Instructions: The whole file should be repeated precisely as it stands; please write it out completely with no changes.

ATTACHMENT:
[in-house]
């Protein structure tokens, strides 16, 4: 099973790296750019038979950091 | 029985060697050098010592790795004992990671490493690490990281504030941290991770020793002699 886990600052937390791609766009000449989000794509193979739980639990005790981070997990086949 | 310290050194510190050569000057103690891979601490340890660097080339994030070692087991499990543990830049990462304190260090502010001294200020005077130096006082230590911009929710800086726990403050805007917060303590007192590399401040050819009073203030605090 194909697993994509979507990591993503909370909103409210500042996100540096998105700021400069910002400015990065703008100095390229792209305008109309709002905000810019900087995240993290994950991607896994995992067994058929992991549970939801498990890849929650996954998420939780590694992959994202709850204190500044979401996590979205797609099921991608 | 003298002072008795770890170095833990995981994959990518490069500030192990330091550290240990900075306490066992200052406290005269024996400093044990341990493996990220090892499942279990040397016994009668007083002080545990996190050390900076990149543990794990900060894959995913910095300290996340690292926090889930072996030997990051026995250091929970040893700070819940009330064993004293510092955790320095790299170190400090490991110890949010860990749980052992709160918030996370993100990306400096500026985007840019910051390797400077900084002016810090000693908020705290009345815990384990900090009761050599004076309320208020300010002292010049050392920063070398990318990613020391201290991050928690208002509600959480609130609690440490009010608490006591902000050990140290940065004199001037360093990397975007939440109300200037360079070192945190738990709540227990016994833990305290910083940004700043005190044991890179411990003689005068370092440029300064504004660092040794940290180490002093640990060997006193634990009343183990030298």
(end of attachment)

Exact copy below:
[in-house]
């Protein structure tokens, strides 16, 4: 099973790296750019038979950091 | 029985060697050098010592790795004992990671490493690490990281504030941290991770020793002699 886990600052937390791609766009000449989000794509193979739980639990005790981070997990086949 | 310290050194510190050569000057103690891979601490340890660097080339994030070692087991499990543990830049990462304190260090502010001294200020005077130096006082230590911009929710800086726990403050805007917060303590007192590399401040050819009073203030605090 194909697993994509979507990591993503909370909103409210500042996100540096998105700021400069910002400015990065703008100095390229792209305008109309709002905000810019900087995240993290994950991607896994995992067994058929992991549970939801498990890849929650996954998420939780590694992959994202709850204190500044979401996590979205797609099921991608 | 003298002072008795770890170095833990995981994959990518490069500030192990330091550290240990900075306490066992200052406290005269024996400093044990341990493996990220090892499942279990040397016994009668007083002080545990996190050390900076990149543990794990900060894959995913910095300290996340690292926090889930072996030997990051026995250091929970040893700070819940009330064993004293510092955790320095790299170190400090490991110890949010860990749980052992709160918030996370993100990306400096500026985007840019910051390797400077900084002016810090000693908020705290009345815990384990900090009761050599004076309320208020300010002292010049050392920063070398990318990613020391201290991050928690208002509600959480609130609690440490009010608490006591902000050990140290940065004199001037360093990397975007939440109300200037360079070192945190738990709540227990016994833990305290910083940004700043005190044991890179411990003689005068370092440029300064504004660092040794940290180490002093640990060997006193634990009343183990030298």